loyalty;

To instill in him a pride in his profession and a Zdeternn
tion to uphold the traditions of the Merchant Marin ';


By effective teaching, training, and guiosce, to send Ml
forth to his calling with a deep respect and affection
the United States Merchant Marine Academy and 0ad :.






.. ...... ... .


C .. ..
...: ." .
*: .. -





I*... .. .'. I
.; *'. : ;..i. '; 4. :- -







Grateers



for Kings Pointers
;',: Seaang iis rofession--and something more than a pro-
ii:::: io The seaarer, almost from the beginning of man's
... isryi has. provided the symbols for some of man's most
.highly-treasured qualities. The courage and stamina, the in-
i,;::;. ious and inquisitive mind of Odysseus, that storm-tossed but
n:::idomitable mariner, are echoed in the figures ol Leif Ericson,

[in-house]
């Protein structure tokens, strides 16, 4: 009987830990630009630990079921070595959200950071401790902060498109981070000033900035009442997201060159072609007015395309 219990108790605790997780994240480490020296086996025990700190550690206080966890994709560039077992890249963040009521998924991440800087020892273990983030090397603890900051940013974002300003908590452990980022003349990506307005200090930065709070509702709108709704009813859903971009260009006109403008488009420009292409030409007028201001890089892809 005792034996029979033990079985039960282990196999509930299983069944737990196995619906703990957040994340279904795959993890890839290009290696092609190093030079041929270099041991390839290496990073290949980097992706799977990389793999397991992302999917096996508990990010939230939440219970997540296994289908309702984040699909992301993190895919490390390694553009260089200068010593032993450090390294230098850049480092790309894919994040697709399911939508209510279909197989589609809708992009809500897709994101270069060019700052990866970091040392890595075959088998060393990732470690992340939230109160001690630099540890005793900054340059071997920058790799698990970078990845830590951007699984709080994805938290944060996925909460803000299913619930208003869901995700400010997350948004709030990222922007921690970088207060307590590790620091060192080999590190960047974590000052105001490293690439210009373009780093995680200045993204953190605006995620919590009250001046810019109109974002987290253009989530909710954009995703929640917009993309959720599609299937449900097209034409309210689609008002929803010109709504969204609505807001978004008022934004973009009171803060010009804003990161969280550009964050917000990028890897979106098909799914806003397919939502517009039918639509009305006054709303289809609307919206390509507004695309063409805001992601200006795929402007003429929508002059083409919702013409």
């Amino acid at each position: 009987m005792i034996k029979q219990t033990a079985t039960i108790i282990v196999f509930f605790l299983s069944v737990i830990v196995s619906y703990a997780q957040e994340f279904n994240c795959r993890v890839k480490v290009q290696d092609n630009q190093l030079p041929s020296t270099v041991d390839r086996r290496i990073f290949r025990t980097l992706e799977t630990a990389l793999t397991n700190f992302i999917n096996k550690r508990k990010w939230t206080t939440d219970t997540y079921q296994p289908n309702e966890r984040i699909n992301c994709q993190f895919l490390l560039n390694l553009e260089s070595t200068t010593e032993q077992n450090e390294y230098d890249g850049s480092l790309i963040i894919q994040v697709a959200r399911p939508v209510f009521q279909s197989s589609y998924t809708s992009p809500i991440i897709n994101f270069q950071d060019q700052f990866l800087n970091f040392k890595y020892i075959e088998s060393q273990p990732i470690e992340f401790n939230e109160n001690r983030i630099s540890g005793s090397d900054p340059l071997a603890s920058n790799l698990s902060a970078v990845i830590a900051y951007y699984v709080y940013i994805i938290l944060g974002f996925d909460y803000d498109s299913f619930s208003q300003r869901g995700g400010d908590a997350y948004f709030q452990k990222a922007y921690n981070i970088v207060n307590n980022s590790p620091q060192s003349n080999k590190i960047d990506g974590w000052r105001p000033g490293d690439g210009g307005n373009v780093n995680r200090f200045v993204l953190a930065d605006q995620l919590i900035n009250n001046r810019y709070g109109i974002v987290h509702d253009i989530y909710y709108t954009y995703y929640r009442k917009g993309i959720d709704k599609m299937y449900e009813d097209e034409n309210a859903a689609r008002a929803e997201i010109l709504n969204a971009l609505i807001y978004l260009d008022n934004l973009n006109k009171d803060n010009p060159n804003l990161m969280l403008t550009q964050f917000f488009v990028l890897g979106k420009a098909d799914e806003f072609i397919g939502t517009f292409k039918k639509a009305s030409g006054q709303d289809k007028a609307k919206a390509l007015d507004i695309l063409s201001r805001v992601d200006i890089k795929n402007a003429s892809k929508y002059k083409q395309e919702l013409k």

Clumba s, Magellan, Cook-and today's Captain Kurt Carlsen
S::.::; the "Flying Enterprise," whose stubborn determination to
i :i ave his ship so captured the world's attention just a few
S.. ...years ago.
::'.:..i" -'::, .: ..'Ei':. ..':.:.:*': .. I.
H .." Courage, stamina, ingenuity and an inquiring mind are still
oI"''be fundamental characteristics of the mariner. And the modern
mariner finds that there are still new worlds to explore-not
S te sam e kinds as his predecessors planted their flags of dis-
;i: cover upon, but new worlds just as revolutionary and important
: in the history of man as those others were.
.. -New Worlds to Explore
The atom-powered merchant ship will certainly work tre-
Smendous changes in the whole area of ship propulsion. Vessels
of this type will require personnel especially and professionally
trained in a new and bewildering field of engineering. Atomic
.power is not the. only concept to break upon the maritime indus-
ftr; the huge super-tankers now coming off the ways (and huger
ones are on the drawing boards), the rapid and exciting develop-
S ents in ship navigation and stability control, the strides being
made in cargo-handling (such as "roll-on, roll-off" vessels)-all